Hans Fallada was one of Germany's most acclaimed novelists of the post-WWI period, with a readership rivaling those of Erich Maria Remarque and Thomas Mann. One of the very few pre-Nazi authors to survive within Germany during the Hitler era, Fallada led a unique and singular -- albeit often troubled -- career and life. He was born Wilhelm Friedrich Rudolph Ditzen in Geifswald, Pomerania, in 1894, and was the son of a noted lawyer and judge. Fallada grew up in Berlin and in Leipzig, and led what he freely admitted to be a less-than-ideal early life. He was a moody, often sickly boy, who loved literature and fairy tales (the name Fallada came from a magical horse in one of the Brothers Grimm fairy tales) and hated living in the city. He also had emotional problems that grew worse as he got older, and manifested themselves with tragic consequences. In 1909, he killed a friend in a duel and was confined to an asylum after he attempted suicide during the investigation. He tried to enlist in the army in 1914 and was found unsuited for service. When Fallada wasn't absorbed in books, he preferred the company of animals to people, and always chose life in the country when he could afford the choice. He never completed school, but was a natural writer, and in 1920 began getting his books published.
Fallada's first novel, Der Junge Goedeschal, was a modest success, but his second book, Anton and Gerda, was a total failure (although in later years it came to be regarded as one of his best novels). In the wake of that disaster, he endured six years of inability to write, and lived as a beggar for much of that time. He came to embrace socialism as a political ideal, became a habitual drug user, and was jailed twice for crimes committed to finance his habit. Fallada's life and luck changed in the late '20s when he met and married Anna Margarete Issel, settling down to a more normal, respectable life in the town of Holstein. He eventually moved back to Berlin, where he began writing again, at first as a journalist, and in 1931, he enjoyed his first critical and financial success as an author with Bauern, Bonzen und Bomben (Farmers, Politics, and Bombs), which garnered good reviews and significant sales both in and outside of Germany.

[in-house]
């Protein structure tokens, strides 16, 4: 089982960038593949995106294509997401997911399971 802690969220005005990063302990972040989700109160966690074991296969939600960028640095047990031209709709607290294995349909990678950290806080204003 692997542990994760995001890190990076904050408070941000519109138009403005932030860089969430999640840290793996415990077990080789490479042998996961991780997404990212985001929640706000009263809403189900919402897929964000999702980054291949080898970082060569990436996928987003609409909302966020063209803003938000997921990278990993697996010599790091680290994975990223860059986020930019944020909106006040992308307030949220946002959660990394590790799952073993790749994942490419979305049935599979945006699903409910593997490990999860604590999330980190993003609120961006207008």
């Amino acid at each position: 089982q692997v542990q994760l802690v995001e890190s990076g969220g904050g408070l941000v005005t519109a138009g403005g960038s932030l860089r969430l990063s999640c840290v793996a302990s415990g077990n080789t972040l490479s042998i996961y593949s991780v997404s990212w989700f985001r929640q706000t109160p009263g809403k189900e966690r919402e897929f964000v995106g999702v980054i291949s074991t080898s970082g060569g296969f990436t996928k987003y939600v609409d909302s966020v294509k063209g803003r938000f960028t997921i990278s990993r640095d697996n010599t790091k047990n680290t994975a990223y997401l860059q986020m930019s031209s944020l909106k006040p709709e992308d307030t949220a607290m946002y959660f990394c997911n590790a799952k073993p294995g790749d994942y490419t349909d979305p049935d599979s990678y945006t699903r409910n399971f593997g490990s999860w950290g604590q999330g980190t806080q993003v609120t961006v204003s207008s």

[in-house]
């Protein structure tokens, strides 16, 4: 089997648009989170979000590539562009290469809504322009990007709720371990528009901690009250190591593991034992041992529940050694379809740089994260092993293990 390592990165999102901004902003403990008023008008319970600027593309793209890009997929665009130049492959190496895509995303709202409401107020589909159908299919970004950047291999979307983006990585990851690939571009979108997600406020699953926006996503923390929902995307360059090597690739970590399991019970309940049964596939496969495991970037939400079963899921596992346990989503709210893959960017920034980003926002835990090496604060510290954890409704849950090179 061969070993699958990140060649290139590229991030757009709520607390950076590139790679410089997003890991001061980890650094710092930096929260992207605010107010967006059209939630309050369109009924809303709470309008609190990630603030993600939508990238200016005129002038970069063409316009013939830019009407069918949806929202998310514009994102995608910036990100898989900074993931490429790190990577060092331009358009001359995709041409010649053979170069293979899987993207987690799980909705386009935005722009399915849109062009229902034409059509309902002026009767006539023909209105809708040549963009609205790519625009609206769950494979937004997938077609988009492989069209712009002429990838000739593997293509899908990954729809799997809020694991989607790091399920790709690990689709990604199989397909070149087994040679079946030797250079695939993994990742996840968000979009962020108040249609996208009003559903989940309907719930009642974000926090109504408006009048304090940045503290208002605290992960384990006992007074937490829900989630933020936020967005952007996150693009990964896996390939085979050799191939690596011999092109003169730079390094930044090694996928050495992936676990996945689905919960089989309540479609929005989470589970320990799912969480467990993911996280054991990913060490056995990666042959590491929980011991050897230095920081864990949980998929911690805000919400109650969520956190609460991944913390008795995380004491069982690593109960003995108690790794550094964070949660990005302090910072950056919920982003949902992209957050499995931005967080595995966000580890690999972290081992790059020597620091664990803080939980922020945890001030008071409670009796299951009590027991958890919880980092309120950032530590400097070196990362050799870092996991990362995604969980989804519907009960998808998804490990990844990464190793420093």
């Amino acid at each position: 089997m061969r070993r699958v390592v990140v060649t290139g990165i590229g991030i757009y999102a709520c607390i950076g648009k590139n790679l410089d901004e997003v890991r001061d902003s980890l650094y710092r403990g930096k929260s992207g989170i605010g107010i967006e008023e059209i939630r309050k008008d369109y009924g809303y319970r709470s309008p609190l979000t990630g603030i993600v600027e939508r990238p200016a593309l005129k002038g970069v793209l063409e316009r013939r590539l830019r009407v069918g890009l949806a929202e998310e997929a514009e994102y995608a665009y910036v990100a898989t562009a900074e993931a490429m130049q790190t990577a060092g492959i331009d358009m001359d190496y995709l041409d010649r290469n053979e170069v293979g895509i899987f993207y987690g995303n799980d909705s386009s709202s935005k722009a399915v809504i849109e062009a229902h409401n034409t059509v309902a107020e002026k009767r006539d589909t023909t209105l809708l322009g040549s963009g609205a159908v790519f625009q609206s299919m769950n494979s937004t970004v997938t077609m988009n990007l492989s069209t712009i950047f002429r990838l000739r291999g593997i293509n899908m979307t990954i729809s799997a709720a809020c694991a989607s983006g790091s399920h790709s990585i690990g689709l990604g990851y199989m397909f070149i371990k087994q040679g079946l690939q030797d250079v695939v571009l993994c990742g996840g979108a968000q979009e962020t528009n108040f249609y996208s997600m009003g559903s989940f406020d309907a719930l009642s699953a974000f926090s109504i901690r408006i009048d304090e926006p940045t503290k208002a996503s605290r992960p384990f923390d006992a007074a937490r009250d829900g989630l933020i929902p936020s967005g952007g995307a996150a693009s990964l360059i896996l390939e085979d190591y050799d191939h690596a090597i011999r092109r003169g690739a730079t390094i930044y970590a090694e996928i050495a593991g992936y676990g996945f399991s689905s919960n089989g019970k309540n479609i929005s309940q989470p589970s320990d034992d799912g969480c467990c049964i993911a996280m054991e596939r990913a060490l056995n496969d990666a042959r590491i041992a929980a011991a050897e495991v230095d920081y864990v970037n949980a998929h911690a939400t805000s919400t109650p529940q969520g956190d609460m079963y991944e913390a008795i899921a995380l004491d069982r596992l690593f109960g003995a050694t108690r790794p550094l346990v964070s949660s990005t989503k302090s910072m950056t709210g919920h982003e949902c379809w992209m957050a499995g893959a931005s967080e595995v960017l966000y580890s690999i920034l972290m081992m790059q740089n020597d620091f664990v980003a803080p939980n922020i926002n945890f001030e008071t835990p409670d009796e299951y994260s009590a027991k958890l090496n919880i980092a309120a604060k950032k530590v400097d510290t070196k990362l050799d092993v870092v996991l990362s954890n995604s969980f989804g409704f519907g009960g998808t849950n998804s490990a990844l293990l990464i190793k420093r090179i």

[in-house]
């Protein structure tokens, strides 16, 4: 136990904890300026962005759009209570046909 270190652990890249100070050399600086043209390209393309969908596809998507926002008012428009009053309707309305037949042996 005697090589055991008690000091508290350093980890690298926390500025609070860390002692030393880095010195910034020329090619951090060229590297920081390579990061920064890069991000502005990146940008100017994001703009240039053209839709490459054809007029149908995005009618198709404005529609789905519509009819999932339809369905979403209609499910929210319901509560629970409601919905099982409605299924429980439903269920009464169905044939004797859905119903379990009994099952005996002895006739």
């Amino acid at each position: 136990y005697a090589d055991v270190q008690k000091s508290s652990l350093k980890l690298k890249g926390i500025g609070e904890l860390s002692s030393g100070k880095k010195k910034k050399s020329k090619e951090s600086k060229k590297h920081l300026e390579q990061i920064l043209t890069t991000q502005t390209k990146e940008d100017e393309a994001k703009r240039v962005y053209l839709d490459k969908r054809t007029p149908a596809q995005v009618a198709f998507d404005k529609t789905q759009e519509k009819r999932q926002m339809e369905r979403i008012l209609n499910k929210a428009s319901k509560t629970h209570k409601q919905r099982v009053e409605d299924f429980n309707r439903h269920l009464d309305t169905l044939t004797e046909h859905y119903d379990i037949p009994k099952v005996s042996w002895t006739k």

Fallada soon found himself identified as one of the leaders of a new literary movement toward realism and away from the dominant expressionist style of the 1920s. The following year, he published his magnum opus, Kleiner Mann, Was Nun?, published in English as Little Man, What Now? A beautiful and sensitively written account of a humble young man and his wife, and their efforts to survive amid the poverty of post-World War I Germany, it took the world by storm. The novel was praised by Thomas Mann and Hermann Hesse, and the public embraced it in lockstep, so that the novel ran through 45 printings in Germany in its first year of publication. It was filmed in Germany in 1933 by director Fritz Wendhausen and published that same year in 11 other languages, including English, and was one of the most widely read German novels in the United States, becoming a Book of the Month Club selection and a bestseller. Universal Pictures licensed the film rights, and, with Frank Borzage directing and Douglass Montgomery and Margaret Sullavan starring, turned Fallada's beautifully wrought literary realism into one of the best dramas ever made by the studio. By the time Universal's movie had been released in 1934, the Hitler government was in power in Germany. What might have been the beginning of an ongoing relationship between Fallada and Universal -- owned by the Jewish Laemmle family, which was busy in those years rescuing dozens, and then hundreds, of actual and supposed relatives from the threat of the Nazis -- was never to be.